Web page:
Pooja Khatri, MD, Mistry's colleague and a professor of neurology in the UC College of Medicine, said Mistry is dedicated to advancing stroke care for her patients and is constantly striving to think creatively and collaboratively to help patients. Completing enrollment early while a pandemic slowed or stopped trials and with a limited budget showcases Mistry's "innovative and industrious approach" to clinical trials early in her career, Khatri said.
"It's a testament to her team-building and leadership skills and her ability to create a pragmatic and doable trial," Khatri said. "What is particularly remarkable is that Mistry has all of these accomplishments while also growing a young and beautiful family and being a kind and generous colleague."
In addition to leading BEST-II, Mistry was recently an invited attendee at the National Academy of Medicine (NAM) Emerging Leaders Forum in Washington, D.C. Invited attendees must be nominated by a NAM member to attend the prestigious forum, and Mistry was nominated by Roger Lewis, MD, her mentor at UCLA.
The leadership development program provides a platform for young professionals across all fields of health and medicine to collaborate with each other to identify new and inventive ways to tackle difficult problems in the field and bring about transformative change.
"It was very eye opening to meet people that work in specialties that I would have never thought about having a high impact on human life," Mistry said. "I met social scientists, economists, lawyers, anthropologists, people from all walks of life and professions with a common goal of betterment of human health."
The forum also connects the young professionals with NAM members, mentors and other established professionals. Mistry said she especially enjoyed meeting with and hearing from mentors who are immigrants and had similar career paths to hers.
"As an immigrant, when I was in medical school for example, I had no exposure to research and in fact I had no idea how to read a clinical trial paper and interpret it," she said. "People with similar backgrounds attended, and they're now deans of public health schools for example, and seeing people with similar paths as me make important contributions to health care was very personally important to me."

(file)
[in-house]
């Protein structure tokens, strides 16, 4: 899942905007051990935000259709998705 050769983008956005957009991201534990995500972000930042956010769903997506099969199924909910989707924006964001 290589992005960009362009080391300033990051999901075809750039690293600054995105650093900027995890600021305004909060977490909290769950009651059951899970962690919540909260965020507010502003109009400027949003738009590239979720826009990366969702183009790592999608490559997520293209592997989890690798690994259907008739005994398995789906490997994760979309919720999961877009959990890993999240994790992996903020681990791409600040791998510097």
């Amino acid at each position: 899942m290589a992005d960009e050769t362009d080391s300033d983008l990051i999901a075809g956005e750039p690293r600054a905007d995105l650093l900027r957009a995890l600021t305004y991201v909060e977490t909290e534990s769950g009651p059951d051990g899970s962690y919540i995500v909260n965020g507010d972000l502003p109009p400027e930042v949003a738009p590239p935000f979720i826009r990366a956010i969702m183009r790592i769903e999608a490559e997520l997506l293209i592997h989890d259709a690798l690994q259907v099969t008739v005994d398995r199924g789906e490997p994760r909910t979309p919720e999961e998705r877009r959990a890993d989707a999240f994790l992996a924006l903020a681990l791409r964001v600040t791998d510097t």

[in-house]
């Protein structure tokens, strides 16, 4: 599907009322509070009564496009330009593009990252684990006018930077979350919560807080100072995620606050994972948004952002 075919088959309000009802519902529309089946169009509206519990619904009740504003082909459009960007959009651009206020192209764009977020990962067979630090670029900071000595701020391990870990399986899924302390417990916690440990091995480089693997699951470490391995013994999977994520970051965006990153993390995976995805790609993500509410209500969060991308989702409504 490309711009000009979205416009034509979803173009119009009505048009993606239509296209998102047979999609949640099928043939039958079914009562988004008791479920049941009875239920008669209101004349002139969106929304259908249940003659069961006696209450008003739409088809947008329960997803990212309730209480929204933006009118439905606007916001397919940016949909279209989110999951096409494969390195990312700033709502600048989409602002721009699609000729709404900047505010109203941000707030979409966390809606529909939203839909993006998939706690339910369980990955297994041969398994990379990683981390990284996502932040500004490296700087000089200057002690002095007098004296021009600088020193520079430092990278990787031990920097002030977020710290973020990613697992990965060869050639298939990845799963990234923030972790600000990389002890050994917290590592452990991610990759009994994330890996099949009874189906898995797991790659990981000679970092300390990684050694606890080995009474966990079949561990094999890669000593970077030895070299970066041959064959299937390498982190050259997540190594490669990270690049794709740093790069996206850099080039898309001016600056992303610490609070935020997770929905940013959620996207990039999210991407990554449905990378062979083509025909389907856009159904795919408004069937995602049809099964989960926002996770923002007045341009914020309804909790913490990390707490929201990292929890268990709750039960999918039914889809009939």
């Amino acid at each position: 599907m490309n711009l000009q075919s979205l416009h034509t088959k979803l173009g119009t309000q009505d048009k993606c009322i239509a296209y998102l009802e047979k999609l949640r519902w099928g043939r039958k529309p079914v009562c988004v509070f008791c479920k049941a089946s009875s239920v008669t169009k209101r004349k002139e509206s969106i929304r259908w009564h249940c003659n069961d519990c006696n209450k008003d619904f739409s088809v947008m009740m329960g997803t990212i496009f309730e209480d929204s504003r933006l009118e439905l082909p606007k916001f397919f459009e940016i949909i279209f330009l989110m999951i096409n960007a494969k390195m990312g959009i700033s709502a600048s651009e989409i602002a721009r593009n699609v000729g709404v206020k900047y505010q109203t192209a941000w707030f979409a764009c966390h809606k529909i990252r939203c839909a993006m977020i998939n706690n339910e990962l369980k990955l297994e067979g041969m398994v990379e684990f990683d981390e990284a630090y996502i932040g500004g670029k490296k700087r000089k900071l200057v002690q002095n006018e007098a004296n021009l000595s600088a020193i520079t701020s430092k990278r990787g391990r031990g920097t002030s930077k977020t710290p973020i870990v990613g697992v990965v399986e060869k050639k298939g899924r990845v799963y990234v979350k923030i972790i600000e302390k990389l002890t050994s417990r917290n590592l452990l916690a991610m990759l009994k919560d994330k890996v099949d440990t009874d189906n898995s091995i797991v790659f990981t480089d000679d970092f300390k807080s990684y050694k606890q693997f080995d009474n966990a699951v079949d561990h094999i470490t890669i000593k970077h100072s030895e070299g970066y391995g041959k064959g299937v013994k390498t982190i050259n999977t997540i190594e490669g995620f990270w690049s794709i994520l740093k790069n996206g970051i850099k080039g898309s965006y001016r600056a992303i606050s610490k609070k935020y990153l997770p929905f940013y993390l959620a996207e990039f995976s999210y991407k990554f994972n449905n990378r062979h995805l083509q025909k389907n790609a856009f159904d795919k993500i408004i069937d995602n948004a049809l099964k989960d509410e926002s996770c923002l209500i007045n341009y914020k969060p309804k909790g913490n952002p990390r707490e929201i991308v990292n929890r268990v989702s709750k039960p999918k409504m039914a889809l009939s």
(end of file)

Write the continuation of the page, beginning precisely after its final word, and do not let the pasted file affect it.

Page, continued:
Mistry said attending the forum broadened her horizons to see how her research fits into the larger picture of work to improve human health.
"What it is that I do is a very small piece of a very large goal," she said. "So it made my work important and small at the same time, which was very eye opening for me."
Another major theme Mistry took from the forum was the topic of research equity, which includes working to make sure that patient populations participating in clinical research are representative of the population as a whole.
"No PI says,'I want to exclude people of a certain race,' for example, but we just design studies in a way that maybe inclusion/exclusion criteria inadvertently excludes minority and marginalized populations," she said. "We have many examples to show that the population that we enroll in our studies match in no way to the epidemiology that we see in the community of where the disease burden is."
Mistry said she had recently submitted a grant application looking to bring more equity into acute stroke research prior to the forum, so it served as a validation that this is important research to pursue.
The forum also included discussions about implementing research into practice, so that when researchers make discoveries the knowledge is shared with the community and used to improve patient care.
"In stroke research, we have seen several therapies take years and years to be implemented at community levels, either because clinicians are hesitant or patients are hesitant," she said. "If I generate results, but if the practice changes never make it back to the community, it's wasted time and resources. It was very eye opening for me to know that the implementation phase of the clinical research is so important."